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Deliberate Blindness: Sam Bankman-Fried’s Enablers

Deliberate Blindness: Sam Bankman-Fried’s Enablers

Not too long ago, there was a time when it was easy to be someone brilliant at crypto. He just needed to find someone with a great idea, preferably someone who doesn’t like paying attention in meetings. – and throw a lot of them. If you were smart, you would even reach an agreement where all that money would eventually be returned to you. In business, this is called synergy. Things aren’t that simple these days.

Angry people want to know what your “due diligence” process looks like, and they ask how you failed to spot the billion-dollar fraud that was going on at the company you owned a large part of. Investors tend to pretend to be surprised, but we should remember that this is just played.

If it’s not an act, it’s at least negligent liability. If you can review financial statements, ask direct questions about business operations, and understand where the money is going, then there may be opportunities you knew about and ignored. Nobody wants the money source to stop flowing, do they? Digging through Sam Bankman-Fried’s books would be too much of a hassle. Worst case scenario, turning a blind eye will temporarily embarrass you because you didn’t spot the scam.

The best-case scenario is that you can stay on the money-making side until things are sorted out. He’s already at the top of his game, so who cares if he was sloppy this time? Investors must conduct due diligence. Assessors should only accept limited-scope assessments if they can honestly assess what they should. Regulators must actively regulate.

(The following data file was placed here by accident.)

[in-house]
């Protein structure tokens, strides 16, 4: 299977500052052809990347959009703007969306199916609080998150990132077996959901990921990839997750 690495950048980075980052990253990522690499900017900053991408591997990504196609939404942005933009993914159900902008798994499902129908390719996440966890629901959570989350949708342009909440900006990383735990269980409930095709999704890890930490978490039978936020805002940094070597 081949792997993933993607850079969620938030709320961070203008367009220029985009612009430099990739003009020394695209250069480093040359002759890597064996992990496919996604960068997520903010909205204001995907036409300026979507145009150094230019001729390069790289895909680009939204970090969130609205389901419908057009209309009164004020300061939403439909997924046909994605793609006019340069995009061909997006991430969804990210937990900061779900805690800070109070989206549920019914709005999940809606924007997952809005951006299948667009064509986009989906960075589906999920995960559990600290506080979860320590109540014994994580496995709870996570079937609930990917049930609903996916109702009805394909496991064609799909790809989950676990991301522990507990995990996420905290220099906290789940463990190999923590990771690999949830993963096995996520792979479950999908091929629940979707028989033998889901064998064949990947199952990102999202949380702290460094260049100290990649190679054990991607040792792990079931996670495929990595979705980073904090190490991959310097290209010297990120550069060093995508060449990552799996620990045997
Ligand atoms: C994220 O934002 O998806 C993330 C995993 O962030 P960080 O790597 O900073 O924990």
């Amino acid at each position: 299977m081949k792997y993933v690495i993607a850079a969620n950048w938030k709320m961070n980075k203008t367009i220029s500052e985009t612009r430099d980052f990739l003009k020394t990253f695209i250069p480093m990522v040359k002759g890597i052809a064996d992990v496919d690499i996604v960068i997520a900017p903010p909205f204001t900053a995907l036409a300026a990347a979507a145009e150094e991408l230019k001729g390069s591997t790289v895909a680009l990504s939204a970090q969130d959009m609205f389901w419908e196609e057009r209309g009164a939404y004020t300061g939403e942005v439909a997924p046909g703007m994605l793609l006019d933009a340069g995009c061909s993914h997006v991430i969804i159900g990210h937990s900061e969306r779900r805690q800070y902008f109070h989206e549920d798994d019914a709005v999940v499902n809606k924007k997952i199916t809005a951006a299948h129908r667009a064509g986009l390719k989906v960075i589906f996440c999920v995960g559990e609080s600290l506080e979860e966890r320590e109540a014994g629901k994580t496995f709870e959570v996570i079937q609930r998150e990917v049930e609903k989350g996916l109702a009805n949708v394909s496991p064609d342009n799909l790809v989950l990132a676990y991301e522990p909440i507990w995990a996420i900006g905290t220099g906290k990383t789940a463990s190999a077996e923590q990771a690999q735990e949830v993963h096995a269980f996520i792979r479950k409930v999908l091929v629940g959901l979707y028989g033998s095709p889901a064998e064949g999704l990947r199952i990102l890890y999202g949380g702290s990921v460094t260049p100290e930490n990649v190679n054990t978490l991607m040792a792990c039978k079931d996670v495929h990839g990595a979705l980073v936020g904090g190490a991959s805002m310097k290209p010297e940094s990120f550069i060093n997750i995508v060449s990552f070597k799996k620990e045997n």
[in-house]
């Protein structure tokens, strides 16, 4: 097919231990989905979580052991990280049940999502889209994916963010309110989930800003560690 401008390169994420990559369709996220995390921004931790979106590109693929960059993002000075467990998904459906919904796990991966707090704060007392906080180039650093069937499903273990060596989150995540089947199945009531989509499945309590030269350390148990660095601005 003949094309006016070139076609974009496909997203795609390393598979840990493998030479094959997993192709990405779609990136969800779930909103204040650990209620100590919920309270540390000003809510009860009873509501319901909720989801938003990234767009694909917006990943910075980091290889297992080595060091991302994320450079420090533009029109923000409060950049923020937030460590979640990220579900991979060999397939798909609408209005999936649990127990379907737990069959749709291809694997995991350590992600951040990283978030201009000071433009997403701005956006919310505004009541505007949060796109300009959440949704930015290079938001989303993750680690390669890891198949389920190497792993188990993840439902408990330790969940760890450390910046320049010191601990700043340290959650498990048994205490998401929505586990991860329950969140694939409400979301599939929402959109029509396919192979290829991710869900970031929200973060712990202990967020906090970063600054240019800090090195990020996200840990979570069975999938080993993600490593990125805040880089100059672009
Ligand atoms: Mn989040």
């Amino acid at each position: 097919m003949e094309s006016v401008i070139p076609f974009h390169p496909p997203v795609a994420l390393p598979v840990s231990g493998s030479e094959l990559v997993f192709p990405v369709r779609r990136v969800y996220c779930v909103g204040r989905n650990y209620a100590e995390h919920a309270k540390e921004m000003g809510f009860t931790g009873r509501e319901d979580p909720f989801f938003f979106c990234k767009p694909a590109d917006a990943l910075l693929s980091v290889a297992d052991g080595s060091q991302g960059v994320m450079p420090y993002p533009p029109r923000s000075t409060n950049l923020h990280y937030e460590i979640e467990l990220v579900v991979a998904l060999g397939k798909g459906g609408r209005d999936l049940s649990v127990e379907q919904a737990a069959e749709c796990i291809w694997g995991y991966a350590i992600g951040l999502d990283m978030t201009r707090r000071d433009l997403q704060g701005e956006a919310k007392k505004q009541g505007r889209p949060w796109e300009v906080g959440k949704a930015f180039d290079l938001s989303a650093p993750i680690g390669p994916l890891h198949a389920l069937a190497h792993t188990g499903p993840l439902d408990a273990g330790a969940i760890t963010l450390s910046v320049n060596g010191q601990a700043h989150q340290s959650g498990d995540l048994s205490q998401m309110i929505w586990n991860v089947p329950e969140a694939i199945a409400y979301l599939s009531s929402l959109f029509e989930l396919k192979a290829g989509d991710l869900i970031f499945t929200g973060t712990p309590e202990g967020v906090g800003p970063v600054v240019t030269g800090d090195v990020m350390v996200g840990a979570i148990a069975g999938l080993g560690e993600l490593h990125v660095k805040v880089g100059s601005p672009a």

It is in investors’ best interests to maintain the illusion that they know, just as it is essential that regulators appear to be looking for wrongdoing and that auditors show that they are correctly reviewing. Also, it keeps that look. The cryptocurrency industry needs recognition from these folks that they have a must them. If you examine 130 affiliated entities operating worldwide, you don’t see the Hayneedle picture, as it may be removed from your scope. However, these companies will use your exam to promote their activities.

If you are a banking regulator, you should know when the president of a bank in the Bahamas (funding shady cryptocurrency companies) buys a bank in the US. If you’re an investor, you should know that funneling money to a thief and scammer hurts you and everyone they’re trying to scam. You have allowed them to escalate their fraud. These are not victimless “bugs.” These entities allowed Bankman-Fried to cheat more than it otherwise could have done.

It’s okay to be wrong, but it’s terrible to pretend it’s impossible to get right.

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